In 2015, England marks two major anniversaries. It will be 800 years since the signing of the Magna Carta and 750 years since the formation of the first English parliament.
Anyone who is interested in seeing the document that has been described as England’s greatest export can visit the British Library in London, where not one but two copies are on display in a once-in-a-lifetime exhibition, or look at the British Library website.
Embodied in the Rule of Law in over 100 countries, the Magna Carta established for the first time that everyone, even the king, had to obey the law.
The document inspired early American settlers, with its principles echoed in the Declaration of Independence and the Bill of Rights; it has been used to argue for freedom of the press; and for extending the vote to all people, including women.
It is also the foundation of the Universal Declaration of Human Rights. Written after the atrocities of World War II, this declaration states that people around the world are protected by fundamental human rights, regardless of their citizenship, race, gender or beliefs. Eleanor Roosevelt famously said that the Declaration may well become ‘the international Magna Carta of all men everywhere’.
Events are taking place around the UK to celebrate the anniversary of the Great Seal being placed on the document at Runnymede, in southern England, in June 1215.
The UK’s stable and prosperous democracy is among the legacies of the Magna Carta.
Over the centuries, England has developed rich traditions that include the pageantry of the State Opening of the Houses of Parliament, the Queen’s Speech, and the lively debate of Prime Minister’s Questions.
But democracy and human rights are not a given in many parts of the world. Our 2014 FCO Report on Human Rights and Democracy was published earlier this month, and reports on activity by the FCO and our diplomatic network to defend human rights and promote democracy around the world.
The second great English export has to be a sport – but which one? Sports that can trace their origins to England include cricket, rugby and football.
Take the Afghanistan national cricket team. They have just debuted in the 2015 World Cup, playing six matches and winning one against the finest players in the world, and dismissing two of their opponents’ opening batsmen for golden ducks (for non-cricketers, a golden duck means that a batsman is out at the first ball).
Rugby draws its name from Rugby in Warwickshire, where schoolboy William Webb Ellis picked up a ball and ran with it in 1823.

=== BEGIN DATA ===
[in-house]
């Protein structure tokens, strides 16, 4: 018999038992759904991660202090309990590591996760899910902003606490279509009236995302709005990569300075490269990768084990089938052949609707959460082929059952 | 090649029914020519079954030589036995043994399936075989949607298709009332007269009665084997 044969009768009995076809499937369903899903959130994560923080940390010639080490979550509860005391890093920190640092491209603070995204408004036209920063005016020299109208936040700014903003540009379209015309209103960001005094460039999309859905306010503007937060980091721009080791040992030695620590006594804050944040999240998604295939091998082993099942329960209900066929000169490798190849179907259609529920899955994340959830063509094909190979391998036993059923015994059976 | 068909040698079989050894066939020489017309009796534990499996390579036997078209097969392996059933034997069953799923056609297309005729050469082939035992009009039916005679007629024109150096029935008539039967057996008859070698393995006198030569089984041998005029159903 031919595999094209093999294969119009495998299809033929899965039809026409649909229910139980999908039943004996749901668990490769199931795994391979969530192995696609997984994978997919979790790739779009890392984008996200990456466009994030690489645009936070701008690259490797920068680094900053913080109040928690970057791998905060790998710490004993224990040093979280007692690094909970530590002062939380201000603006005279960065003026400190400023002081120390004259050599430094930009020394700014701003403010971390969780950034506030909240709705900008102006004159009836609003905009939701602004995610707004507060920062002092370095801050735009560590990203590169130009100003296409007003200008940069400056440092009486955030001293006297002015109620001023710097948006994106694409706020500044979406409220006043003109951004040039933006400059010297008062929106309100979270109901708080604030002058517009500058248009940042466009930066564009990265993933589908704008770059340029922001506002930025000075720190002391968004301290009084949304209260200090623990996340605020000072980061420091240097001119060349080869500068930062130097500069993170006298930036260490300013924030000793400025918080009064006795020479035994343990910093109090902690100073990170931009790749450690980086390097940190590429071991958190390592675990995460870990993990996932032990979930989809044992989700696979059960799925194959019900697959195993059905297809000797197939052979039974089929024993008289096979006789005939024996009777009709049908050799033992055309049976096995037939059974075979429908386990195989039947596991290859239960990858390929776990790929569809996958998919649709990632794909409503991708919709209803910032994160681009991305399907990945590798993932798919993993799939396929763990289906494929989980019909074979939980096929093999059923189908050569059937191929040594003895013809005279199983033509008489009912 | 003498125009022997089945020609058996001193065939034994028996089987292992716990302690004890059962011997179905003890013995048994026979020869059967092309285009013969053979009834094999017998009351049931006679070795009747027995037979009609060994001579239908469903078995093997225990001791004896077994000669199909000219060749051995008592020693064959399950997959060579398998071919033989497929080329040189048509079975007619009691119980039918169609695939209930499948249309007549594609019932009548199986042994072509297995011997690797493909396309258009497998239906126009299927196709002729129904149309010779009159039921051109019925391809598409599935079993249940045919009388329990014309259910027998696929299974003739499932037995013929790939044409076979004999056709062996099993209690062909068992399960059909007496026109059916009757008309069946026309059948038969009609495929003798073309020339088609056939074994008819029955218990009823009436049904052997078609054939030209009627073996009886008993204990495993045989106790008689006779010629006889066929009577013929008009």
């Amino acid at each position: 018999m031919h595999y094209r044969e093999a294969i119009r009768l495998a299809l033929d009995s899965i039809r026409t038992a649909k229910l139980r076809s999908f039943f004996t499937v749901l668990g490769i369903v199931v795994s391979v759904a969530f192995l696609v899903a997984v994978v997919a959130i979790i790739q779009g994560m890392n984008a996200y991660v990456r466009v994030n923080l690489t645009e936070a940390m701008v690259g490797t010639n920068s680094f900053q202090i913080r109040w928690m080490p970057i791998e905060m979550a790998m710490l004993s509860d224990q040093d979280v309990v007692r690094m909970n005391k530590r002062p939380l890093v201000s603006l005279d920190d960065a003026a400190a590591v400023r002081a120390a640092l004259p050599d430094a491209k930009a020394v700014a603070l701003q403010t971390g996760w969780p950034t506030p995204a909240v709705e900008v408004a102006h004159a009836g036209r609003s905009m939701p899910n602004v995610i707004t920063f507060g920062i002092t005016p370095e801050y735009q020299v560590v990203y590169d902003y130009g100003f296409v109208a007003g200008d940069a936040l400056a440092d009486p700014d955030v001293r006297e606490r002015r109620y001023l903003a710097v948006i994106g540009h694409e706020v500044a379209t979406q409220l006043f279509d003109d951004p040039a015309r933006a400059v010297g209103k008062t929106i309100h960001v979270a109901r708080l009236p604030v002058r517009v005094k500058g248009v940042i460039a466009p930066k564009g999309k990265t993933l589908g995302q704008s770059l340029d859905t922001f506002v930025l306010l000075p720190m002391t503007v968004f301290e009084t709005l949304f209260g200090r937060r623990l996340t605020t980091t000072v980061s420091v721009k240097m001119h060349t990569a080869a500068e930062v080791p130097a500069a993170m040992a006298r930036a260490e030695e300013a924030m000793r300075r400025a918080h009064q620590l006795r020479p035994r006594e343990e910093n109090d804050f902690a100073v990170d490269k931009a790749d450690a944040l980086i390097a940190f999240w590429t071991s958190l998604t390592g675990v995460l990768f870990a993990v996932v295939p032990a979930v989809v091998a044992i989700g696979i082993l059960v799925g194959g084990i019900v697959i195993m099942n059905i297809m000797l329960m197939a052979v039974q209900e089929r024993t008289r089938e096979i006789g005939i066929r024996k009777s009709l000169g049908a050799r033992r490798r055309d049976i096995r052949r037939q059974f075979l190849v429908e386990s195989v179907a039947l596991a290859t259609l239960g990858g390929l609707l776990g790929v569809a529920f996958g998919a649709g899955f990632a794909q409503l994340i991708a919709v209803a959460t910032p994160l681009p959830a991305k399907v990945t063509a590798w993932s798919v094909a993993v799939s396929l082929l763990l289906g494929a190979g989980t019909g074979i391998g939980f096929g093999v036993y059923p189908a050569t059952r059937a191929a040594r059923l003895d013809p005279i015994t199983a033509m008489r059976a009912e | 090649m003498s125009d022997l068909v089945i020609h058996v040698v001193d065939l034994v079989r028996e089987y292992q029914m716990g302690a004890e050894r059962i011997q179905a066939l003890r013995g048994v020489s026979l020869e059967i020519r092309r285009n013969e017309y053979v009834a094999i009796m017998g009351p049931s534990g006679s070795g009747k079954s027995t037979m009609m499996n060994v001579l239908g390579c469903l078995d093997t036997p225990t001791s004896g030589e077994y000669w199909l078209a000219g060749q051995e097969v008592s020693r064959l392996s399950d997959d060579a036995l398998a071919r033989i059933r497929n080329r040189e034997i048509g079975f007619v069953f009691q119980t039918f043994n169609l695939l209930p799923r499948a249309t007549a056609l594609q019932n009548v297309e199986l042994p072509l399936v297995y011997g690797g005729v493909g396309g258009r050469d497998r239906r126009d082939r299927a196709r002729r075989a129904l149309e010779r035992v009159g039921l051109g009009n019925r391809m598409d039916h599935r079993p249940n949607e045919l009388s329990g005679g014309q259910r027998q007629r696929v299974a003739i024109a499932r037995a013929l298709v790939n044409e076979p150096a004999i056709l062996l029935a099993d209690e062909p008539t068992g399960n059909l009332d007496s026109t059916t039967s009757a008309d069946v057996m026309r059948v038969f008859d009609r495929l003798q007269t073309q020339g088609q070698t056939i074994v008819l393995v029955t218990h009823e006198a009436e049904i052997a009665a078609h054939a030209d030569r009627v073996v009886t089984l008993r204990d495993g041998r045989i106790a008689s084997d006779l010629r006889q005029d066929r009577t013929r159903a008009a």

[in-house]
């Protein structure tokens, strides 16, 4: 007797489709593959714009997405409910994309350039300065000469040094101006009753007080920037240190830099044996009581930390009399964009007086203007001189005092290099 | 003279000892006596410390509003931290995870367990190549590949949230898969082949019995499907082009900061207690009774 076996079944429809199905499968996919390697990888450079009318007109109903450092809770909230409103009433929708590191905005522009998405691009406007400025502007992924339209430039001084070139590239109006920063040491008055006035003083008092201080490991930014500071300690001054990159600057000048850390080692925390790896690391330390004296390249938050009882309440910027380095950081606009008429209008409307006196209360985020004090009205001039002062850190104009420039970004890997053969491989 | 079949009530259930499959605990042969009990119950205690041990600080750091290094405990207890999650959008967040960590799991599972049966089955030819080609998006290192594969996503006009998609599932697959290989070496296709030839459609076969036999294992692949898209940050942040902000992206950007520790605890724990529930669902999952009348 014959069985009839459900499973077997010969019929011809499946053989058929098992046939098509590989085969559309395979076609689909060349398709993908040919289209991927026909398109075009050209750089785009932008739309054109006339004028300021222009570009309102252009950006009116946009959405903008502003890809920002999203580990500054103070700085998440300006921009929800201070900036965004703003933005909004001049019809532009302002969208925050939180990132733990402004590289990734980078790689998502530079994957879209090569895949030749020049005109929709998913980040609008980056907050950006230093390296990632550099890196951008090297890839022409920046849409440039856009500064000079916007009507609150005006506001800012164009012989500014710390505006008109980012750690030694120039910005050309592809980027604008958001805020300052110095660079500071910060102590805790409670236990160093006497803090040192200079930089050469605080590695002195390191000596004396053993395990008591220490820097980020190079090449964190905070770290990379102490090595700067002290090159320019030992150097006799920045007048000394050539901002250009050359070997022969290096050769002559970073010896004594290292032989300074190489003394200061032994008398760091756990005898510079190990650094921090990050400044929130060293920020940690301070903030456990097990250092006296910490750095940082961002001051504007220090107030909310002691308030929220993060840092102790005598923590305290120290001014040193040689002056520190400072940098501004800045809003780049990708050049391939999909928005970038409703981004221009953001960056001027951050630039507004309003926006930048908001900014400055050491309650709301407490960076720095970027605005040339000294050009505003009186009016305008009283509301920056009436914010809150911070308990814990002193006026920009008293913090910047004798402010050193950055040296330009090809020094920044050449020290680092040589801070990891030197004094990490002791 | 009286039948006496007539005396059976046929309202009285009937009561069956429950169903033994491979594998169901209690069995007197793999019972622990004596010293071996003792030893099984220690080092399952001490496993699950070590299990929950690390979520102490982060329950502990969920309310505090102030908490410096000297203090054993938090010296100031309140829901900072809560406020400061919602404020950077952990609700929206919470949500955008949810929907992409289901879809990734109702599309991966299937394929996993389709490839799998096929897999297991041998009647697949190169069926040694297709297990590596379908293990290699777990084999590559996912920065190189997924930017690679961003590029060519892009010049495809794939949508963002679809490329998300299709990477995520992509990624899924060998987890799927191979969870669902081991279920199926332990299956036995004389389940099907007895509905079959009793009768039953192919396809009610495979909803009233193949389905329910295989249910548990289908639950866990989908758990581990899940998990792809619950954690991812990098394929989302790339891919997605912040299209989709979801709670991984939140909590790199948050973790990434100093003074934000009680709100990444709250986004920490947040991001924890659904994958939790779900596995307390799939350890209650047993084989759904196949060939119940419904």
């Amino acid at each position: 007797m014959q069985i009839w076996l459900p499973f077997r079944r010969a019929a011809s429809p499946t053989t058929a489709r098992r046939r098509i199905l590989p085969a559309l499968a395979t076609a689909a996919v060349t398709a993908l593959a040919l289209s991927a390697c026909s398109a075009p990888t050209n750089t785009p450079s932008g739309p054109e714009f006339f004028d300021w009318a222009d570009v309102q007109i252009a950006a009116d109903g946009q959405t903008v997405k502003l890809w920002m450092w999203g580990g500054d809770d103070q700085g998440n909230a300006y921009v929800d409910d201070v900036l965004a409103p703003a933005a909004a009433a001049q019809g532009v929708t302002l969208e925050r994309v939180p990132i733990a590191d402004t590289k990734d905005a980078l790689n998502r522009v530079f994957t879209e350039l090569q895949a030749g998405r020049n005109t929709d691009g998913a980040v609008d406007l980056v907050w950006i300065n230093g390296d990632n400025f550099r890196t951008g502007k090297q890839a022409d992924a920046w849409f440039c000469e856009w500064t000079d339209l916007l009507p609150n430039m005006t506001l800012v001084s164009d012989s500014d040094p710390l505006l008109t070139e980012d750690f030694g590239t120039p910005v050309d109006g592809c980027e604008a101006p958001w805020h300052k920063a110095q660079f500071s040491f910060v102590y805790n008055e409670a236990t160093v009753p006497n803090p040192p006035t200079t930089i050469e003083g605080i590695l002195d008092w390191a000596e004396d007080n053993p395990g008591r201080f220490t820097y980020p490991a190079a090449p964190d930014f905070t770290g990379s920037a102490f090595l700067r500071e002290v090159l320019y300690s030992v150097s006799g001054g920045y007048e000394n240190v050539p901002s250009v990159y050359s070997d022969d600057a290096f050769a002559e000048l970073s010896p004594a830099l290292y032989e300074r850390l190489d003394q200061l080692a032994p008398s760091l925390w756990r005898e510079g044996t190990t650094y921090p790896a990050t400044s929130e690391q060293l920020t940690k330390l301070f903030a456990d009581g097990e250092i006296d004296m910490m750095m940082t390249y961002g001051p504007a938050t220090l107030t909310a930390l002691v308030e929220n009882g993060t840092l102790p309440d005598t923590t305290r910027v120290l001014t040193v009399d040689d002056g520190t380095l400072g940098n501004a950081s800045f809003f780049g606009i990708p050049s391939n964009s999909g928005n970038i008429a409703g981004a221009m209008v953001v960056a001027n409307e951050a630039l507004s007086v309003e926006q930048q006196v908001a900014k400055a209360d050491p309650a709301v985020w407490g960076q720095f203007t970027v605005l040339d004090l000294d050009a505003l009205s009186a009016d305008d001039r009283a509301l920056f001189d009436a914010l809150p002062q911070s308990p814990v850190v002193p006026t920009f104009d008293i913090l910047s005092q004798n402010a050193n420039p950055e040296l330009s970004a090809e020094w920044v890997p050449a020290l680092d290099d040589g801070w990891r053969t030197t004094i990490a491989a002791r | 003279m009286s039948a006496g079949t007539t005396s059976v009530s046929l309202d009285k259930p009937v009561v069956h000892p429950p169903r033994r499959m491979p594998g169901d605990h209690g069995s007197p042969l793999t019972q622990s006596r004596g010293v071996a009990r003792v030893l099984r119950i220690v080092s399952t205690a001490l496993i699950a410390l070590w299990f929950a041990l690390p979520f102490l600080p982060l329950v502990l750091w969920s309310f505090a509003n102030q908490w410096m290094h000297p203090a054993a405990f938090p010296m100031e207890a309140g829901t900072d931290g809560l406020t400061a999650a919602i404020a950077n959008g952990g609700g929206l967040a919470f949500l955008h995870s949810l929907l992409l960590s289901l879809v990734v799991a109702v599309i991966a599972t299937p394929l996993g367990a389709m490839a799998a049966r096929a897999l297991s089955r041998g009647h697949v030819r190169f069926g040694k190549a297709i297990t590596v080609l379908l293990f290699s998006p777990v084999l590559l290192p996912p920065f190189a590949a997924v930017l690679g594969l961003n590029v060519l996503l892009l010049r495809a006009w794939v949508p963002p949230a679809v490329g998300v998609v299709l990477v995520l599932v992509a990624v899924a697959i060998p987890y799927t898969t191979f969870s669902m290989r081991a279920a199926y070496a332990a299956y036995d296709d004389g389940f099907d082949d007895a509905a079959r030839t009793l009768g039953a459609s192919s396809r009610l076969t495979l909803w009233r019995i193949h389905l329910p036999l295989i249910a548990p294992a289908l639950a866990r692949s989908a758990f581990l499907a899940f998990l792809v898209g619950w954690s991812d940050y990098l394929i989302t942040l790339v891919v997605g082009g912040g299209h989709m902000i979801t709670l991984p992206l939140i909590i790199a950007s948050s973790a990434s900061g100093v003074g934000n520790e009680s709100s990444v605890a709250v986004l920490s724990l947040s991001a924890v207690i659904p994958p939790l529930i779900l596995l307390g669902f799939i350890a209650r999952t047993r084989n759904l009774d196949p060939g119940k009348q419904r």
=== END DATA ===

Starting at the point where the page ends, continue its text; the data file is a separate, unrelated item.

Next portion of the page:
This year, the Rugby World Cup comes to England. Twenty teams from six continents will compete to lift the William Webb Ellis Cup on 31 October in Twickenham, the home of English rugby.
And it was at the Freemasons’ Tavern in London where the rules of association football were first standardised.
Representatives of football clubs and schools met in the Covent Garden pub, and over the course of six meetings in autumn and winter 1863 they codified a definitive set of rules. From these humble beginnings, football spread across the globe and is now the most popular sport in the world.
Uganda’s love of football is legendary. One of the great things about being British High Commissioner here is that I’m able to indulge and share my own passion for football, and in particular for my team, Liverpool, with so many people. As well as the Cranes (of course) and local teams, almost every Ugandan I meet follows an English Premier League team.
England cannot claim to have invented athletics, despite the unforgettable 2012 London Olympics, but it was an Englishman, Roger Bannister, who first broke the Four Minute Mile at a running track in Oxford in 1954.
The third great English export has to be the English language, which is now spoken by many times more people than the 53 million who live in England itself.
It is the language in which Shakespeare wrote, and The Beatles (also from my home city of a Liverpool) sang, and the number one language on the world wide web, which was itself invented by English computer scientist Sir Tim Berners-Lee.
English language and English literature are now taught to hundreds of millions of school children around the world.
St George’s Day falls on 23 April, and is the day that England celebrates its patron saint.
To mark the occasion, and for all of those who are studying or have studied English literature, we have produced a quiz about England’s poets, looking at their international links and the landscapes that inspired them.
Did you know, for instance, that three of England’s greatest poets all died on St George’s Day? This is why we commemorate not only William Shakespeare but also the poets Rupert Brooke and William Wordsworth on 23 April.
Enjoy the quiz, and I hope you’ll be inspired.